‘Panic 2’ | Media, violence and metalanguage in the service of Ghostface – Designer Women



The resounding success of the first film made Scream a sophisticated franchise, with the second chapter being the most complex of them all, in my opinion, both aesthetically and exquisitely in its dramatic requirements. After the events of Woodsboro, the survivors are transferred to the university room. This is where the new assassins begin to attack, motivated by a massive horror arc that is only properly completed in the third film. Sidney, Dewey, Gale and Randy, echoes of the previous storyline, embark on a split journey of developing their personal and psychological spheres as characters, portrayed by Kevin Williamson’s excellent script and orchestrated by Adequate Horror, directed by knowledgeable Wes Craven. Here, through a very in-depth analysis, we will analyze some scenes from the film with the aim of providing a revisionist overview of Ghostface’s legacy. The direction of the photography, dialogues, visual metaphors, contextual elements and other characteristics typical of critical analysis allow you, dear reader, a journey into the demanding universe of Panico 2.

Here we are?

The opening characters, played by Omar Epps and Jada Pinkett Smith, line up in a movie theater and chat while they wait to watch Facada, a film adaptation of Gale Weathers’ book, a text that recounts the events of the previous film. While she is interested in the film with Sandra Bullock, which is shown in the cinema opposite, her boyfriend confirms her desire to enjoy the murder. In the brilliant dialogues, the female figure reveals her displeasure with the presence of the Afro-American character in horror films and thus reinforces the self-critical and parodic tone of Scream 2, a story that also pays homage to the classic psycho. and his shower scene, which is presented in the film in the film, in a very iconic passage.

In the cinema, the characters are decimated with something that is already known in the opening of a slasher film: the staging of a murder, the trigger for everything that happens later in the film. the history. By murdering the character in a very spectacular way, Wes Craven raises questions about violence, audience appreciation and the relationship of the content that the media reveals on a daily basis with the audience itself. On a stage in the showroom, Ghostface fulfills its criminal role, leaving us in front of Scream 2, one of the great aesthetic and dramatic moments of the franchise.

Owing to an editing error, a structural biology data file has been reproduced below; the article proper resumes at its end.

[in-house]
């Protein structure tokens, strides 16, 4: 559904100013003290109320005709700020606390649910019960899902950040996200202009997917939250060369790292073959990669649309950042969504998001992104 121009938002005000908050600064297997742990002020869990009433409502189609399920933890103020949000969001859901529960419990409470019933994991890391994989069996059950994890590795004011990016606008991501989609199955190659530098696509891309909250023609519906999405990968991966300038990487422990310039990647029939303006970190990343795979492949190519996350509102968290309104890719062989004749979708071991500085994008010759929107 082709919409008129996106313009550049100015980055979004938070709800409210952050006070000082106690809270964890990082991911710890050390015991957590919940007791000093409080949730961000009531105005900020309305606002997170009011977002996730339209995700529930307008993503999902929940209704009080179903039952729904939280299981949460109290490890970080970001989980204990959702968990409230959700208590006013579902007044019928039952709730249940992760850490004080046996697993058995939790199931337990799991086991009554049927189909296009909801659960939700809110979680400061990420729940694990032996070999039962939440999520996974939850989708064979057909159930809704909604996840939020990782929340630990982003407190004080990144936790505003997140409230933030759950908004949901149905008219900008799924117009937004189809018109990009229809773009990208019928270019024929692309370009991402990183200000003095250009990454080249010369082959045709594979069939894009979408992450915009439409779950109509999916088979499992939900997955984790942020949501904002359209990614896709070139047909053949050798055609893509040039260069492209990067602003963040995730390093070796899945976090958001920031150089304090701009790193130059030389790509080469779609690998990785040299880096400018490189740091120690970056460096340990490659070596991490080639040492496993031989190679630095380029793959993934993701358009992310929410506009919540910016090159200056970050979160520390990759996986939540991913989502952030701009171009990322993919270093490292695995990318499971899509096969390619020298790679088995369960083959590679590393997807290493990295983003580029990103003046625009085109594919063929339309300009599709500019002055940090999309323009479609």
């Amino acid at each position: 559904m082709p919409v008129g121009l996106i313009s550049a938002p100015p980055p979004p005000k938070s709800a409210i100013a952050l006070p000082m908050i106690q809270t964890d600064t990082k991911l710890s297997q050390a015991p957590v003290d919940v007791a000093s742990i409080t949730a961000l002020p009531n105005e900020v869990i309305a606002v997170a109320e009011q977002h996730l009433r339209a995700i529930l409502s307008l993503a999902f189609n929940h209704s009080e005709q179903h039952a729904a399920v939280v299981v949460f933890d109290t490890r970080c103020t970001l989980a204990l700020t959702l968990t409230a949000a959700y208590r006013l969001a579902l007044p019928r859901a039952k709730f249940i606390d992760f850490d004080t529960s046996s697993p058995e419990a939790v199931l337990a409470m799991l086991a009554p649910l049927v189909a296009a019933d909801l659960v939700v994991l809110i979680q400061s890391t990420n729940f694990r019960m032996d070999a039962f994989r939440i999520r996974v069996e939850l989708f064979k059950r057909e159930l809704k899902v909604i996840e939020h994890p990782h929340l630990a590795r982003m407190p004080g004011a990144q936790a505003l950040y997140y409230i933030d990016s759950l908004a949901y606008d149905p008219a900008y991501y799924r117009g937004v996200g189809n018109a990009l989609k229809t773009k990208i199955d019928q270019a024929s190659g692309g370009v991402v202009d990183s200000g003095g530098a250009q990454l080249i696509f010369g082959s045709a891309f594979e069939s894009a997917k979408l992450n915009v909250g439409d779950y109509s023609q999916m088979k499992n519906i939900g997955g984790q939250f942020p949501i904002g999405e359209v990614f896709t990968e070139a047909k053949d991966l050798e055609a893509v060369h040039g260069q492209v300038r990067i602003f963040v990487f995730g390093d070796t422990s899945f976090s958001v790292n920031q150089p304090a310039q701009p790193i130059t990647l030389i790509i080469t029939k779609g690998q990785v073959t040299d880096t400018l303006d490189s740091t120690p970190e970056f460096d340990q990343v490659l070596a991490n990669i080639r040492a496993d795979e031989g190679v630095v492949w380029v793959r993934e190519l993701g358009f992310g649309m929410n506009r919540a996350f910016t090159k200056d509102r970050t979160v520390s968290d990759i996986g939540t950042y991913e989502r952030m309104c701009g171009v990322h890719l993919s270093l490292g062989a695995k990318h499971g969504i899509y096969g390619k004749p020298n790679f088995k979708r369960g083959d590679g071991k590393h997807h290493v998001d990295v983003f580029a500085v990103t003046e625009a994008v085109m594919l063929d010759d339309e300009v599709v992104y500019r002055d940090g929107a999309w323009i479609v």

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The last girl played by Neve Campbell is stronger than before. In this scene, she realizes the inevitability of her situation after the film is released and wakes up to the phone ringing. It’s a prank on someone who pretends to be Ghostface. Below, Kevin Williamson, the production’s scriptwriter, has a little cameo as a reporter on a TV show interviewing Cotton Weary, the most evolved character in the franchise at the time.

In the search for Randy, Sidney Prescott must come across a legion of journalists concerned about his testimony of the deaths presented in the actual opening of Scream 2 that are directly related to his recent past. In class, film students discuss the sequels: Did the sequels destroy the horror? Here is the motto of the reflections. Beyond the genre, the debate focuses on sociological issues, aesthetic analysis and thus sheds light on how the metalanguage finds its best moment in the franchise. It’s a very referential discussion because when we talk about parts 2, 3 and 4 of certain films they are questioning Scream 2 itself, a sequence that also manages to be better than its predecessor.

Gale Weathers, played by Courteney Cox, returns even sour in the film, focusing on the success of his book Material on the Woodsboro Murders in the previous context. Redhead and with a chromatically tighter suit than his 1996 collection, the character acts tougher and although he eventually became an ally of Sydney, he still behaves uncompromisingly as an ethical person. She also uses a situation below to address the subject of the fake encounter between Sidney and Cotton, namely the offended prisoner and the girl who lost her mother to cold killer confused because she took her mother’s lover to prison and taken away . Note the first picture: the villain, one of the assassins, constantly crosses the camera’s field of view, orchestrated by a cameraman who knows how to make the most of the depth.

David Arquette’s character Dewey meets with Gale again after the media incident involving Sidney and Cotton. He looks at her, criticizes, and the others argue, but there is something in the atmosphere of the conversation that makes one believe in a reconciliation, something that will actually happen, and the two fight towards the end. , less favorable to Dewey, seriously injured again. Below, Sidney speaks to the Brotherhood Girls in one of the film’s many passages in Steadicam, a feature that allows the camera to flow in a more refined way, adding more organism and aesthetic enhancement to the use of the sequence.

The use of steadicam opens the scene of the murder of the character Sarah Michelle Gellar, an actress who played a brief role in the development of the plot. She watches Nosferatu, one of the greatest horror classics, on TV, while Ghostface builds the connections that culminate in her death. The entire passage refers to the first clash between Sidney and Ghostface in the first half of Scream. The suspicion of the “monster” behind the door, the stairs, the battle and finally the death of the character. Here we get another clue from the movie about the number of murderers. Are two? Only one? To find out, all you have to do is observe that while one is terrorizing the girl at roll call, the other is already ready to attack in the house that Wes Craven’s production team rented for. the passage, a huge space adapted to the depth of field and ideal for the hysteria between the victim and his torturer.